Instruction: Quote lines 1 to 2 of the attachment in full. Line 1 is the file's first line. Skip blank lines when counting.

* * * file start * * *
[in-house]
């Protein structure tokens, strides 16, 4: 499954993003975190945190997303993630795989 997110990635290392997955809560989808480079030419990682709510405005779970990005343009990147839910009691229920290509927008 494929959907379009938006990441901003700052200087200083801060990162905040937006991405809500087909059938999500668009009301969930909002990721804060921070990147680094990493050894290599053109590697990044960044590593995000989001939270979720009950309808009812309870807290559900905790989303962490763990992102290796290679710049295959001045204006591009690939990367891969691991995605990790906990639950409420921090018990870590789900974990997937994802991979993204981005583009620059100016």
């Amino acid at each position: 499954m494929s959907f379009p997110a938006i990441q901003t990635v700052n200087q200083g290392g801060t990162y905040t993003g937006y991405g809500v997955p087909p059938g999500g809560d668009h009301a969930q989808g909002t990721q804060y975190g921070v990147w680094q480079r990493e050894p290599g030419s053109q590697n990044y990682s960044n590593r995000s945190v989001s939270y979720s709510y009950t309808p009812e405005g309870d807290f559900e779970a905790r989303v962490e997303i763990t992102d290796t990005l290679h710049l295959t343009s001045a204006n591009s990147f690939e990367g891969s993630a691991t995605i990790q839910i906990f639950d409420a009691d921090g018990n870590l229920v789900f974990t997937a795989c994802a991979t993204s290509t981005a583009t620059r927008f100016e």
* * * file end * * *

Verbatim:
[in-house]
């Protein structure tokens, strides 16, 4: 499954993003975190945190997303993630795989 997110990635290392997955809560989808480079030419990682709510405005779970990005343009990147839910009691229920290509927008 494929959907379009938006990441901003700052200087200083801060990162905040937006991405809500087909059938999500668009009301969930909002990721804060921070990147680094990493050894290599053109590697990044960044590593995000989001939270979720009950309808009812309870807290559900905790989303962490763990992102290796290679710049295959001045204006591009690939990367891969691991995605990790906990639950409420921090018990870590789900974990997937994802991979993204981005583009620059100016």